campus library at 2 AM, and they aren’t much comfort to students and faculty cornered in a windowless
classroom, listening to gunshots grow progressively louder in the hallway. Preventive measures are a
vital part of any school’s security plan, but any preventive strategy, no matter how thorough, can still
fall short. And that’s why it makes sense to also allow individuals the means to protect themselves, in
case all else fails.
Why should a graduate student be allowed the means to defender herself when studying late at the city
library but not when studying late at the campus library? Why should she be allowed the means to
defend herself when leaving a pre-dawn workout at the local health club but not when leaving a predawn workout at the student recreation center? Why should a professor be allowed the means to protect
himself at a movie theater on Saturday and at a church on Sunday but not in his classroom on Monday?

In the last fourth of his op-ed, Colin offers a handful of reasons why he feels that college campuses are
different from the outside world and should, therefore, remain “gun free.” All of his reasons fall flat.
Colin writes, “It effectively rewrites the book on how police respond to a situation with an active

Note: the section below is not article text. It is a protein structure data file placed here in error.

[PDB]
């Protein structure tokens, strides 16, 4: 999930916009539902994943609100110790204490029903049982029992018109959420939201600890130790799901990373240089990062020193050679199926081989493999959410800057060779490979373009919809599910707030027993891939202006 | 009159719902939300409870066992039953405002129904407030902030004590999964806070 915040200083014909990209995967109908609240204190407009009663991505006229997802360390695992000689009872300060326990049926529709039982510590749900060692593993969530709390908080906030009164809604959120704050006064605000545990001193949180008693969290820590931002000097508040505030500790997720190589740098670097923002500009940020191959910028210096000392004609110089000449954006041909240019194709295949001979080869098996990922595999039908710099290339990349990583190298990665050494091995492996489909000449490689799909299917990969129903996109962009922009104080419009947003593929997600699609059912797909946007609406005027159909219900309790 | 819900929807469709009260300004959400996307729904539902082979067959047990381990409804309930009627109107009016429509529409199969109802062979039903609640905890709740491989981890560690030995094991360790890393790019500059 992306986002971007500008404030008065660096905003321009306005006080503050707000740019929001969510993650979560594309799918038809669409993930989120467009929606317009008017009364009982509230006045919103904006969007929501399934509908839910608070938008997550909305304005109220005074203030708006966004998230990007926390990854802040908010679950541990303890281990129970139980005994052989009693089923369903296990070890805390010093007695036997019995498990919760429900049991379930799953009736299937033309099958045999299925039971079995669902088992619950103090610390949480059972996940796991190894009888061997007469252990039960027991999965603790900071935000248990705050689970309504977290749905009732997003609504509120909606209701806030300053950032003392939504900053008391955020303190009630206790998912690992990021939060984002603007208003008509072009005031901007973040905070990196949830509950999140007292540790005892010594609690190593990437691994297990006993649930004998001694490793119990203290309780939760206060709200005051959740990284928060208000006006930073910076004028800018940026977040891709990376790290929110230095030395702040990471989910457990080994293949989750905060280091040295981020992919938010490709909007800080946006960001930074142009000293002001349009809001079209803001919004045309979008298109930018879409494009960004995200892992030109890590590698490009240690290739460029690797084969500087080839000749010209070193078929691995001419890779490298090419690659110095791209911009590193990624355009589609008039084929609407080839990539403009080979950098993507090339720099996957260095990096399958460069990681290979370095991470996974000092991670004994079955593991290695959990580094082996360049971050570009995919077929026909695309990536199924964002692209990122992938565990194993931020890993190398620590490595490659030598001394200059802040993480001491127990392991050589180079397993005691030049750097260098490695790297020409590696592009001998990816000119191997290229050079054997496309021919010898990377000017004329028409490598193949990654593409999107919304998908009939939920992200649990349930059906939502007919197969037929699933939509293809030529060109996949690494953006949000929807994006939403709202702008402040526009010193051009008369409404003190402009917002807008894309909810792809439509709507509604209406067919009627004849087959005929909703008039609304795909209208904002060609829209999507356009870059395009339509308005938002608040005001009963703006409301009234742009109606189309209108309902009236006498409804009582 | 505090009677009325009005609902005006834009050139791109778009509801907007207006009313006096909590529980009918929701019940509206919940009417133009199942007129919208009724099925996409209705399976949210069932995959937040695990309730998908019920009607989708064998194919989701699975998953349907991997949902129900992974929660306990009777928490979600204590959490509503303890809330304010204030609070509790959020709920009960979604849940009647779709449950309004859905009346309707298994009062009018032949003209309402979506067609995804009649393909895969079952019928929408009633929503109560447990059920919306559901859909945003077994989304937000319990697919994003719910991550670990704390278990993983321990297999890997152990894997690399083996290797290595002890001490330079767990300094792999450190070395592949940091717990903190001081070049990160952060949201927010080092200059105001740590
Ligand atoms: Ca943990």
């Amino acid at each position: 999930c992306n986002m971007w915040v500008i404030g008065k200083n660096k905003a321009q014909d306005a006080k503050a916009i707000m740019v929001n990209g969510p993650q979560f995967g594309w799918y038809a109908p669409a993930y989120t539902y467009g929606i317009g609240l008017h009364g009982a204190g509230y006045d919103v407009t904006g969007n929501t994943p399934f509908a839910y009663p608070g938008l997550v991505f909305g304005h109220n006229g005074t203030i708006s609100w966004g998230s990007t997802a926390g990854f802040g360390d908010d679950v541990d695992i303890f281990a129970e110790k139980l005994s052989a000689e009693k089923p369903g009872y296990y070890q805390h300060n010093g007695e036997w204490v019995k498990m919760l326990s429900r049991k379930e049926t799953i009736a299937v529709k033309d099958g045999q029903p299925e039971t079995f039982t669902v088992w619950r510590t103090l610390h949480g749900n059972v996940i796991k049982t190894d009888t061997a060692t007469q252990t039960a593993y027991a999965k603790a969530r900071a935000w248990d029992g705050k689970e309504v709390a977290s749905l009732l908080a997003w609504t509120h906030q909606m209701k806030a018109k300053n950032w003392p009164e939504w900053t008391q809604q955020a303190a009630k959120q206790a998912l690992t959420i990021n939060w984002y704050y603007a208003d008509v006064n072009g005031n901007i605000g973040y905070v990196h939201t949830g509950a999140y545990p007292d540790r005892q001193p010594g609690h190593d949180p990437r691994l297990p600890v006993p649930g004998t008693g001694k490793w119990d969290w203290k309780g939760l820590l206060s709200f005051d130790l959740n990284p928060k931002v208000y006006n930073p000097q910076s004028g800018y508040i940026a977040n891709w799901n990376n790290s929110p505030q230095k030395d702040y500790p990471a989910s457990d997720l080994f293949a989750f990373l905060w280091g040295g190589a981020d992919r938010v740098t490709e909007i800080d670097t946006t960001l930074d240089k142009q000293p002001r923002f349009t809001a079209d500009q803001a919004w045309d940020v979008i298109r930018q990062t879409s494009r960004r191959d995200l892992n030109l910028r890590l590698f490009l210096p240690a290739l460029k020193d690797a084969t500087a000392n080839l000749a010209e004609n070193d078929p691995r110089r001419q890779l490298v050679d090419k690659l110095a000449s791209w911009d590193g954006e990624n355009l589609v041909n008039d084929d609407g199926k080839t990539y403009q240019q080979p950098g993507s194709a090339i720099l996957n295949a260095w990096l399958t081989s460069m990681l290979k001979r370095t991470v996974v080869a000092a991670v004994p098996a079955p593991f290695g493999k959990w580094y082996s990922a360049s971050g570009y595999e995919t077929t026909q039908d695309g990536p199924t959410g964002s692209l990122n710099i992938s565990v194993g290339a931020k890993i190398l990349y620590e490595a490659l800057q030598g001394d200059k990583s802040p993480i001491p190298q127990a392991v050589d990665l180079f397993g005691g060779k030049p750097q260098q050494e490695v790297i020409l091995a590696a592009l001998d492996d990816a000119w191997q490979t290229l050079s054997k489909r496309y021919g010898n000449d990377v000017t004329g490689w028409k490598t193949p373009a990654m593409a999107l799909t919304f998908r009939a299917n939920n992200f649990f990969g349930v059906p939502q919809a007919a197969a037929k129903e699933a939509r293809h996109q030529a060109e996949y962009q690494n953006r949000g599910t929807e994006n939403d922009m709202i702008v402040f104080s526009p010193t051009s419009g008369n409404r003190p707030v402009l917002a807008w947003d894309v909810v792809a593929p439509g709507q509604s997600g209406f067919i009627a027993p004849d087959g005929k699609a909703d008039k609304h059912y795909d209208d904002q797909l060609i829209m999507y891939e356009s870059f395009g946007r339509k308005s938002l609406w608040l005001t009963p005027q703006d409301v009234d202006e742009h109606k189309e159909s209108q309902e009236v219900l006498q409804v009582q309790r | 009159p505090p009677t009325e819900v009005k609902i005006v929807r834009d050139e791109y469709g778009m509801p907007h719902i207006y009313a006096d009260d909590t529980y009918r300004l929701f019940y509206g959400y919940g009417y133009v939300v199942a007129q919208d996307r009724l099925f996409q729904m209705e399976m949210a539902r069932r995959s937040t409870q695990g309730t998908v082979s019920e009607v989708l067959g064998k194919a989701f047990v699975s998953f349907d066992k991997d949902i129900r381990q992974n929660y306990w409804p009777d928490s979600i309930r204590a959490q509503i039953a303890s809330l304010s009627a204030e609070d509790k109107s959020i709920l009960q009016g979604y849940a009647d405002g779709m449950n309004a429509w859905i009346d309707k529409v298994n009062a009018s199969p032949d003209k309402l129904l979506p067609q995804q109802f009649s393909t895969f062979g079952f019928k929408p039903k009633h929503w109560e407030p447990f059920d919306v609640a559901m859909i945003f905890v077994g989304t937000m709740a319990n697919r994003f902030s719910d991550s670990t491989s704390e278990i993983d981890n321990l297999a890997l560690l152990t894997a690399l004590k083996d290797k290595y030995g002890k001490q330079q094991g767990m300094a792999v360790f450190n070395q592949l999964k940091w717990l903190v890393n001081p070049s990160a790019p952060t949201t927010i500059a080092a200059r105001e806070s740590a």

shooter. The one student with the gun would no longer be the only target — that person could be one
among several or more. This is why nearly every campus law enforcement organization also opposes
this measure.”
The argument that allowing campus carry would change how police respond is based on the absurd
notion, parroted by gun control activists, that officers responding to an active shooter situation on a
college campus are trained to “shoot anyone with a gun.” This illogical notion ignores the reality that
all police officers are taught that any tactical situation may involve both armed bad guys AND armed
good guys, from an off-duty or undercover police officer to a citizen who has wrestled a gun away from
an assailant. Police officers are taught to use lethal force to respond to a threatening action; they are not
taught to use lethal force to respond to the mere sight of someone with a gun.
Those who suggest that CHL holders might confuse police or endanger themselves by running around,